The Village of Albion (population 6,000) is nestled along the Erie Canal between Buffalo and Rochester. The area was first settled around 1809, and the village was incorporated and became the county seat of the newly formed Orleans County in 1826. Albion was selected because of its location along the canal, which connected the Great Lakes with the Hudson River and the Atlantic Ocean in 1825, revolutionizing commerce and transportation and turning the state in an economic powerhouse.
Albion contains one of the most intact historic commercial corridors in New York, with buildings dating to 1827. The wealthy, bustling community invested heavily in architecture, creating massive three-story buildings, many out of the famed Medina Sandstone quarried in and around Albion. This excellent building material is found in Buckingham Palace, the New York State Capitol building, and in private mansions throughout the northeast.
Each year, thousands of tourists bike, boat, and walk the Erie Canal or travel nine miles up Route 98 from Albion to Lake Ontario. The Albion Main Street Alliance recently teamed with the New York Governor’s Council and the State University of New York (SUNY) Brockport to generate a tourism marketing plan, with a focus on heritage and agricultural tourism, and established the 98-Corridor Coalition with the Orleans County Tourism Department and the Orleans County Chamber of Commerce. This coalition has produced new promotional materials including regional maps highlighting heritage and agricultural tourism activities and a new Web site.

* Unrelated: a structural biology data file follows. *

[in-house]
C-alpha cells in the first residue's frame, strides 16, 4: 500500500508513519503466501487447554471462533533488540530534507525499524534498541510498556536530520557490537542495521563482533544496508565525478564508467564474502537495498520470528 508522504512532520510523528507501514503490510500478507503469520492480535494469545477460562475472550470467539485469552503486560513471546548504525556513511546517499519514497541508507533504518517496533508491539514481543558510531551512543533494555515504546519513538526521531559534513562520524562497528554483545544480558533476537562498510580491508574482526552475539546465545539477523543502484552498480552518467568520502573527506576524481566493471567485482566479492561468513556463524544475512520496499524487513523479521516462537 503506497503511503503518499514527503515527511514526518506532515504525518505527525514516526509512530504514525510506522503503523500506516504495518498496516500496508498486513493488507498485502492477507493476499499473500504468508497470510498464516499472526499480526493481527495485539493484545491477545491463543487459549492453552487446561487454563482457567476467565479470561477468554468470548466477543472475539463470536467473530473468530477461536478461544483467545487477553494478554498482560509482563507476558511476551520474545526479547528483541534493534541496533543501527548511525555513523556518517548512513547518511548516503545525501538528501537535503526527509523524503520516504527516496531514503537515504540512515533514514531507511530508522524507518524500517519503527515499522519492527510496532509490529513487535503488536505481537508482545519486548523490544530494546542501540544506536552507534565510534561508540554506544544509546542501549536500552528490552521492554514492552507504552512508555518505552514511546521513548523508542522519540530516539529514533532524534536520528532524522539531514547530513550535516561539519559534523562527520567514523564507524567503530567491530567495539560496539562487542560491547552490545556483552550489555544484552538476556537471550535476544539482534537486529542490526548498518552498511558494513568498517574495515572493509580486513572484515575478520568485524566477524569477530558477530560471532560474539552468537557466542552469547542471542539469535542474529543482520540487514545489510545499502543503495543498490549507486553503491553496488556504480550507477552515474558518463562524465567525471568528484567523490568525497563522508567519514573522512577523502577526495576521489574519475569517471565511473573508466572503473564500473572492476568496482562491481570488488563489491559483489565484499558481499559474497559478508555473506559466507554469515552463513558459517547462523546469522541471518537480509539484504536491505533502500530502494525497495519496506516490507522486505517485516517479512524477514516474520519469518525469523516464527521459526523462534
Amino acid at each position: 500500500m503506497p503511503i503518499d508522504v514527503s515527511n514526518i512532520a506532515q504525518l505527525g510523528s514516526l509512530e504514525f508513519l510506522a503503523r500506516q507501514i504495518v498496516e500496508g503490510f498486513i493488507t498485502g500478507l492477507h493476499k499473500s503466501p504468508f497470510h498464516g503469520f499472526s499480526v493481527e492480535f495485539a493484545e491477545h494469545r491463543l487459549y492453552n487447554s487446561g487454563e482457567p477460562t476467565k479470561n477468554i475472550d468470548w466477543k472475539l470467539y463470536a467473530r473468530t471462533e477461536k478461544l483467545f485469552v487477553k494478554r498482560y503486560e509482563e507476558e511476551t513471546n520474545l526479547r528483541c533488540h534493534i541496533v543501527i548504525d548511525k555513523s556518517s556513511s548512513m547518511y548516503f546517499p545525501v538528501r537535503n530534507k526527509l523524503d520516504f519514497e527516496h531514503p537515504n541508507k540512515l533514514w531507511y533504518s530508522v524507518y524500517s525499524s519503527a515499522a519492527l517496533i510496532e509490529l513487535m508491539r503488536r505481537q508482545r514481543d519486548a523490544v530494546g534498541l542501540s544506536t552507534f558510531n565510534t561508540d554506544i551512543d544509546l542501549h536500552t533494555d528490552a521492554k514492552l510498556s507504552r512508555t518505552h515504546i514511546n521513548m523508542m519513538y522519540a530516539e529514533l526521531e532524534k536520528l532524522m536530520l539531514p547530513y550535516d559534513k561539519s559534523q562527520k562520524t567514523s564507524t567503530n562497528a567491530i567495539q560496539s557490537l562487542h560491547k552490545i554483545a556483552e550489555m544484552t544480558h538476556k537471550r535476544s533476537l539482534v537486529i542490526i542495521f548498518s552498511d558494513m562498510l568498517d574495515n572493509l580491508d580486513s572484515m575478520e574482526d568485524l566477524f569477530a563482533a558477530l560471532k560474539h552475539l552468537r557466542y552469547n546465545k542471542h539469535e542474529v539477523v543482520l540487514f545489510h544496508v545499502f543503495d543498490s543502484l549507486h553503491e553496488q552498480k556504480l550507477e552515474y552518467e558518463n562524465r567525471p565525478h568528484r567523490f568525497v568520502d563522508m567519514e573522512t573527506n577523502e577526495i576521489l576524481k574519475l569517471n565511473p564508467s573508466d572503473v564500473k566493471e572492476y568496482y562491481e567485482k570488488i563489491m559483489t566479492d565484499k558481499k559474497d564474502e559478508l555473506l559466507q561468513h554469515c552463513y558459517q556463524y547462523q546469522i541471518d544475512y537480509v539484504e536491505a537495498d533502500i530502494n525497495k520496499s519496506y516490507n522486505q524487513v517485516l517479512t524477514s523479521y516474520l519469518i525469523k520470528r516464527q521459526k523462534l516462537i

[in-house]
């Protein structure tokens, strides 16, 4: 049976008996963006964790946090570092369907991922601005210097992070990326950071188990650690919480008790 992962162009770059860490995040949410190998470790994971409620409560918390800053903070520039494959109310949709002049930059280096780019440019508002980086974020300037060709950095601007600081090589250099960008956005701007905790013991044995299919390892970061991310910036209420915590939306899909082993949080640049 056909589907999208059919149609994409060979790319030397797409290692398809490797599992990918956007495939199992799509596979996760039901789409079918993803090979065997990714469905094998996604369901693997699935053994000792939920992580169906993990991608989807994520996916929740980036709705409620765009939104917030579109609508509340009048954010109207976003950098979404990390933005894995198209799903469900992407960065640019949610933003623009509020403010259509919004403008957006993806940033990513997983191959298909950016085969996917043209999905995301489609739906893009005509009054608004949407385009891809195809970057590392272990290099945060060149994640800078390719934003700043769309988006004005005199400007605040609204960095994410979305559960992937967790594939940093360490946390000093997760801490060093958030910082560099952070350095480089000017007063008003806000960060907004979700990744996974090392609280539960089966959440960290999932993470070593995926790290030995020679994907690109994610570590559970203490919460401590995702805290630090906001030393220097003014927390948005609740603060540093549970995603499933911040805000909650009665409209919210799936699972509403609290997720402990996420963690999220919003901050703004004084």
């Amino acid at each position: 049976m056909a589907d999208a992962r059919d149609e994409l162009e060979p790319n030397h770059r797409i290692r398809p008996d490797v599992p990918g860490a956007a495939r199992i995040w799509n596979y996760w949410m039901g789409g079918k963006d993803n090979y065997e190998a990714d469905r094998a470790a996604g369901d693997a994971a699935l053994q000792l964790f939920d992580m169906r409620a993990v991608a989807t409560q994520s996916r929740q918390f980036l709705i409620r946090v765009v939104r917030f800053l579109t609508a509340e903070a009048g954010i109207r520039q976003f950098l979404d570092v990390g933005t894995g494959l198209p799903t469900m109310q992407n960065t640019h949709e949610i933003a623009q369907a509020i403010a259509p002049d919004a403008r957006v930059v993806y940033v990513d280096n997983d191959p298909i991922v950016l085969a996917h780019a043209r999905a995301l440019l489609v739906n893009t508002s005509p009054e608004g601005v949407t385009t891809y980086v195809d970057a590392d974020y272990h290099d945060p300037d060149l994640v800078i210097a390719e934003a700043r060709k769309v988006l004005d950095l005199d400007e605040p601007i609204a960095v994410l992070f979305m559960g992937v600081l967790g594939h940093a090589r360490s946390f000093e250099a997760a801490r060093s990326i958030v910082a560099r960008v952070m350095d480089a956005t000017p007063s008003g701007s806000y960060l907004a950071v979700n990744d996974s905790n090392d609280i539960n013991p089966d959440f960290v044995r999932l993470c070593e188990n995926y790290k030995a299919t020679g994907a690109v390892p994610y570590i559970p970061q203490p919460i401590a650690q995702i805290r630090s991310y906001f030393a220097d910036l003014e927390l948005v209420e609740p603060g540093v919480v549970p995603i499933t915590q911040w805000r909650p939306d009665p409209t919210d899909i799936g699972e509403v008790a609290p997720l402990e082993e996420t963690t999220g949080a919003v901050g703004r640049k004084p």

The village works with the Albion Main Street Alliance to generate opportunities to live, work, and shop Downtown and attract tourists to two National Register Historic Districts and a historic cemetery. Albion became a Certified Local Government in 2009 and continues to advocate for economic revitalization within the context of historic preservation. In three years, this public-private partnership has resulted in a net increase of 11 new businesses, more than 25 new jobs, and nearly $600,000 in private investment in building renovations.
Activities in partnership with the Albion Central School include a “Walk the Canal” program and a service learning class through which 7th graders researched and cared for a forgotten cemetery connected with the Albion Poorhouse. A monument and interpretive sign now commemorate the site.
The town of Gaines, which includes a portion of the Village of Albion, contains the Cobblestone Museum, an important tourism destination. More than 90 percent of all known remaining cobblestone buildings, a distinctive regional style, are found within a 100-mile radius of Albion, and several are owned and maintained by the museum.
Designated a Preserve America Community in May 2012.